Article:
Think about the mortgage brokers you've known. I've known a sharp few. Most were either naive youngsters w/o impressive grades/resumes or undistinguished 30 and 40somethings who saw some near-term,easy money. If you'd get outside your fat cat, baby boomer crowd you could have witnessed this firsthand.:)
I place no blame on the shorts. None. But I'm not heaping all/majority of the blame on these hapless fools.
Cheers

Anonymous said...

Mr. Matthews is apparently as misinformed or unable to understand plain written english as the rest of people wanting to begin a boogy man hunt. The excerpt clearly states the actor was an employee of a federal chartered savings and loan. I can find no record that World Savings and Loan held a mortgage broker license in any of the 50 states. Maybe he was making this up to deflect blame from the banks where the pruduct mix and inablility to undwerwrite proper financial products is at the heart of this matter.

Anonymous said...

the story states that the person involved was an employee of a bank. It would seem this is a bad example to begin the witch hunt for brokers.

Lyon Jewett said...

I work for a mortgage broker and take serious offense to your statement.

I have done over a thousand loans in my career and only one could be considered sub prime.

Jeff, what you miss is Wall St. banks were pushing their ever increasing "blow fog on a mirror" guidelines on subprime lenders and brokers. I know people that worked in subprime and the stories they tell go like this...

" I'd send the application to the account rep from (let's say First Franklin or Ownit- both Merrill Lynch Companies by the way) and the rep would fill out the application for them to meet their so called "guidelines."

Yeah, there were some bad apples out there selling and ripping people off, but 99% did and still do an honest job.

I lay this economic disaster at the feet of Wall St and the ratings agencies and fed regulators. What the f%ck were they doing when these new option arm products with features such as no income, no asset, no employment and a 560 credit gets you 100% financing?

Yeah, the "old grandma story" is a real tear jerker but wake up. Everyone from NYC to LA were rolling in the dough they made from this and the best people like you and the banks can do is lay at the feet of mortgage brokers?

Whatever.....

Hue said...

I worked as a mortgage broker from 2003 to 2006. Some of my friends are still in the business. The first company I worked for primarily put people in Countrywide subprime loans, 2/28 or 3/27. and these were in southern states like Ala., Fla., Tenn., where the house values were around 70K. The company marketed by sending out mailers, saying people qualified for $50K in cash. We were taught to say that it's not a mortgage early in the process, as well as it's not an ARM in the middle of the process. I'm sure all of the those borrowers are now upside down or in default. Because we got them cash, and they were subprime and the cash didn't go into paying of debt. Once the ARM started to adjust, their credit score didn't improve. I plead innocent on those loans because I had no clue what I was doing. But I never lied about it not being a mortgage or that it's not an ARM. Generally, I tried to put them in FannieMae loans but my manager didn't like that, since the customer will not br a repeat customer (if you put them in an ARM, then they will need to refi.) Anyway, I moved on to another mortgage company, which got leads from LendingTree. This company was started by smart loan officers who left the first company and wanted to keep most of the fees for themselves instead paying the house. I knew much more about the biz, and at first, it was a layup. In 2004, it made sense for people to refi their 30-year fixes in the 7s or 8s to rates below 6, even if they started over for another 30 years. That is one thing borrowers never really considered. They knew it or didn't think about it, each time you refi, you extended your debt for 30 years. Anyway, by early 2005, the math didn't really work anymore. All those 8% 30-year fixes were gone.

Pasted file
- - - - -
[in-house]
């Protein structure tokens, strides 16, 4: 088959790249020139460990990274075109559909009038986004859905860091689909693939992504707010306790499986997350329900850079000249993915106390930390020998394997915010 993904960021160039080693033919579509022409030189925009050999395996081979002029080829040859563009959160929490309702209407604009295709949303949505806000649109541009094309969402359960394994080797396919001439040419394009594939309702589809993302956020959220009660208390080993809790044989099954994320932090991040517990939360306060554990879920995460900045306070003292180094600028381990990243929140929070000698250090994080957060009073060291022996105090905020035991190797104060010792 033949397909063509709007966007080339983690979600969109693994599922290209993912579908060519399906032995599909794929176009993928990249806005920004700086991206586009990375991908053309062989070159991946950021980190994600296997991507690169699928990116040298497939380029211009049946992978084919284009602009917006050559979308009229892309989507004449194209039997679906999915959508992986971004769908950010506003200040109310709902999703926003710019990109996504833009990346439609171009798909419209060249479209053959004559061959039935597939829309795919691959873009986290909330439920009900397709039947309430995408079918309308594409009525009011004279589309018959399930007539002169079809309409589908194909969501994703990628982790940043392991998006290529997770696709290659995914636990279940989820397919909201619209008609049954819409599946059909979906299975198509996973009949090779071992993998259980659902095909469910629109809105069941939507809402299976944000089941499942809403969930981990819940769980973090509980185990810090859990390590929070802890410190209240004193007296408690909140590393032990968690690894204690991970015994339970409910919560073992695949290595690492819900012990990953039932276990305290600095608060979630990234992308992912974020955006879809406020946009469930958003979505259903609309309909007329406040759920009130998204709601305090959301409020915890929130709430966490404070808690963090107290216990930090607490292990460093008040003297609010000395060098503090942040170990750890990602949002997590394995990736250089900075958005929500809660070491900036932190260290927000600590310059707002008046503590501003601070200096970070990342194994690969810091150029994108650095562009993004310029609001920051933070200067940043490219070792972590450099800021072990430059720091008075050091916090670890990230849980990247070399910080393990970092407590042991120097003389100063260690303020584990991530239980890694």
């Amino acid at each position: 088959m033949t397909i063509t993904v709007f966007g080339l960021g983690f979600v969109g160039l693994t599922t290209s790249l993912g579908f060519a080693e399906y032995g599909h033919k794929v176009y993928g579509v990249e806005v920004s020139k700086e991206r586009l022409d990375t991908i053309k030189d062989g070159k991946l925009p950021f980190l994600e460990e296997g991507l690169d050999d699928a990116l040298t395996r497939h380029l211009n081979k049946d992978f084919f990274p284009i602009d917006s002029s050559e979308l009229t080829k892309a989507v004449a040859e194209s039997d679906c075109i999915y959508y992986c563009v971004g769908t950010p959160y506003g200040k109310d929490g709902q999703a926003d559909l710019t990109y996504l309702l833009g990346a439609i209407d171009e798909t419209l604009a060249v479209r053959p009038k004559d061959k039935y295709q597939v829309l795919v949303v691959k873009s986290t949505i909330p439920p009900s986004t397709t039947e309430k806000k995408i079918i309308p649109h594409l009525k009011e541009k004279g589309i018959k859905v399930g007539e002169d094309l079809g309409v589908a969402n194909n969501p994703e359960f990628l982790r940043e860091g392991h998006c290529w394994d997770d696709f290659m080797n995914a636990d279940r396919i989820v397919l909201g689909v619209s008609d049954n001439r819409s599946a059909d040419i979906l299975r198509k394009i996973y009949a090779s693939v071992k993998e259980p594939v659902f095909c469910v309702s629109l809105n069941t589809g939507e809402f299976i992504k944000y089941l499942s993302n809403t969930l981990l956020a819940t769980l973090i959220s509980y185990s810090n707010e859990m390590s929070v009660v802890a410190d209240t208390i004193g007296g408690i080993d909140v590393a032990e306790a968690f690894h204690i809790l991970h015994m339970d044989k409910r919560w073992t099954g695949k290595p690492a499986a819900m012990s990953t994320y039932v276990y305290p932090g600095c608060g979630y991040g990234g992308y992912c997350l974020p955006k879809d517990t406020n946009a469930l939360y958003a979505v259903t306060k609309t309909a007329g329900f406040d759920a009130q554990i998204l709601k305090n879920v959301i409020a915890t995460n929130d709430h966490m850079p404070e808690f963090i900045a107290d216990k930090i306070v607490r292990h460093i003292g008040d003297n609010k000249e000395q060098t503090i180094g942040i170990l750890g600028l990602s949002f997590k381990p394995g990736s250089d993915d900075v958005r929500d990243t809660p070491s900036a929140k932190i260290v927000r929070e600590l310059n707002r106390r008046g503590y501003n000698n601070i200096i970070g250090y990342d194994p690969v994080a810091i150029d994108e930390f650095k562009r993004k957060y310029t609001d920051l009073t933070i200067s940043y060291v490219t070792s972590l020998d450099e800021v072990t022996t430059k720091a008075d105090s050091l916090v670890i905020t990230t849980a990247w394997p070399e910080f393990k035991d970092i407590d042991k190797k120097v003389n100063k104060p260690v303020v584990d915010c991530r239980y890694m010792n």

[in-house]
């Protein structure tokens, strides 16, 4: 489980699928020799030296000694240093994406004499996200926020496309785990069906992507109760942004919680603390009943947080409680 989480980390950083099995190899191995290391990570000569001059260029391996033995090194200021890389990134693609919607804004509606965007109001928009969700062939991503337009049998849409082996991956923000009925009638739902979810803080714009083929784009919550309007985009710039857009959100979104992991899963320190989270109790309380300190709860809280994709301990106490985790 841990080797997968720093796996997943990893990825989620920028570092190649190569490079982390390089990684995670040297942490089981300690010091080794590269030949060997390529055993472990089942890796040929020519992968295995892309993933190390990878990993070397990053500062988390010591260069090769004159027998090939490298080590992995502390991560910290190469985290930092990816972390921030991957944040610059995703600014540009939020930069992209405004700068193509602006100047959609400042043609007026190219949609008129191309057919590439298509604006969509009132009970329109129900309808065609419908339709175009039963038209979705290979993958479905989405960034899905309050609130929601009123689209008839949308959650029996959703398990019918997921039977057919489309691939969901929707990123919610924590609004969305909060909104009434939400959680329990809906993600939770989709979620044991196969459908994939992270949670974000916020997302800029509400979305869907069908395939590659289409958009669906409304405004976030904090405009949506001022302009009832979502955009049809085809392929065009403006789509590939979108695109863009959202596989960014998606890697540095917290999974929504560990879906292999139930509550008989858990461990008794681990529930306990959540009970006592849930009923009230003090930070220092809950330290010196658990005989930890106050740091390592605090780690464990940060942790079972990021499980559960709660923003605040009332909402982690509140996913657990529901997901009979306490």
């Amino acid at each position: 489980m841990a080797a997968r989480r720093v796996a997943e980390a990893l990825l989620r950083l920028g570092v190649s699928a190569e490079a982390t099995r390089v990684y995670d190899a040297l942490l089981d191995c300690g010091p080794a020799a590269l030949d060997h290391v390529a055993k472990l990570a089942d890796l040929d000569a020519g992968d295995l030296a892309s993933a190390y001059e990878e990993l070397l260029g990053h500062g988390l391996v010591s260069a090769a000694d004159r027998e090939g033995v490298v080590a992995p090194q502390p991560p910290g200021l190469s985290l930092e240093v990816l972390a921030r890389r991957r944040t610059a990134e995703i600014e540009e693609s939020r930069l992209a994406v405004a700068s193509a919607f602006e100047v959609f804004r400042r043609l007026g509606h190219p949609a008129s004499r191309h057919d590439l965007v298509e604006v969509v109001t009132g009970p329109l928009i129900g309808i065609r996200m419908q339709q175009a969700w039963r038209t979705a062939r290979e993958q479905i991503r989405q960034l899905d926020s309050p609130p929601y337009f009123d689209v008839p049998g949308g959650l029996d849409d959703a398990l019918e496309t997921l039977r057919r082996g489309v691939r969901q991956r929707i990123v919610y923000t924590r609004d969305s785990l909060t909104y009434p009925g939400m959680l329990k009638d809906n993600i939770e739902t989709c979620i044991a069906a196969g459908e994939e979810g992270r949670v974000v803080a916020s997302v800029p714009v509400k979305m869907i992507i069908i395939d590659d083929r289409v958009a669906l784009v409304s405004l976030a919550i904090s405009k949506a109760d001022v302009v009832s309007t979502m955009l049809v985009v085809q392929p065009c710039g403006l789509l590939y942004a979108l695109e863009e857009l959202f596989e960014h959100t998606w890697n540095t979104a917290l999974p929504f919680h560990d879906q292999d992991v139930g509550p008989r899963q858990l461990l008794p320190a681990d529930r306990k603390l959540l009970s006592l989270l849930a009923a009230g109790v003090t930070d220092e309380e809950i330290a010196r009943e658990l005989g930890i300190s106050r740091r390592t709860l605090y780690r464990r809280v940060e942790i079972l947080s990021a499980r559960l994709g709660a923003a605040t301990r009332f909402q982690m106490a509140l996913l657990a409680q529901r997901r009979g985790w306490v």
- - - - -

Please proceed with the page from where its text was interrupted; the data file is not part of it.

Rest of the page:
Even at the second mortgage company loan officers were mostly unscrupulous. You can lie about the rate, saying it's 5.5%, then come up with reasons to knock up the rate along the way, "your house didn't appraised as high as we thought, we didn't lock the rate because we don't have an appraisal and now rates have moved" ... yada yada yada. Borrowers will sign the papers on closing day for 6% (instead of the 5.5% you first quoted) because they wanted cash or that they don't want to go through the three-week process again and rates may have moved higher since they started.

The reason (Constance Reader) that loan officers are not liable is that they send out RESPA, those 30 pages of documents that no one reads, and the numbers in RESPA, don't have to match up with the final loan docs. Finally, loan officers are on full commission, so they don't care about the Carol Couts of the world. They need the Couts so they can get paid. What happens after the mortgage closes didn't matter. The loans were sold off to Wall Street, who pooled them to sell to investors. It all worked beautifully until housing values stopped going up. And no one in the entire financial daisy chain believed the prices would stop going up, not the Fed, not the rating agencies, not Wall Street, not the investors, not the loan officers, not the borrowers. I did around 2005, so my second mortgage company got rid of me. The managers overheard me telling colleagues that the refi boom can't last forever, therefore I had a bad attitude!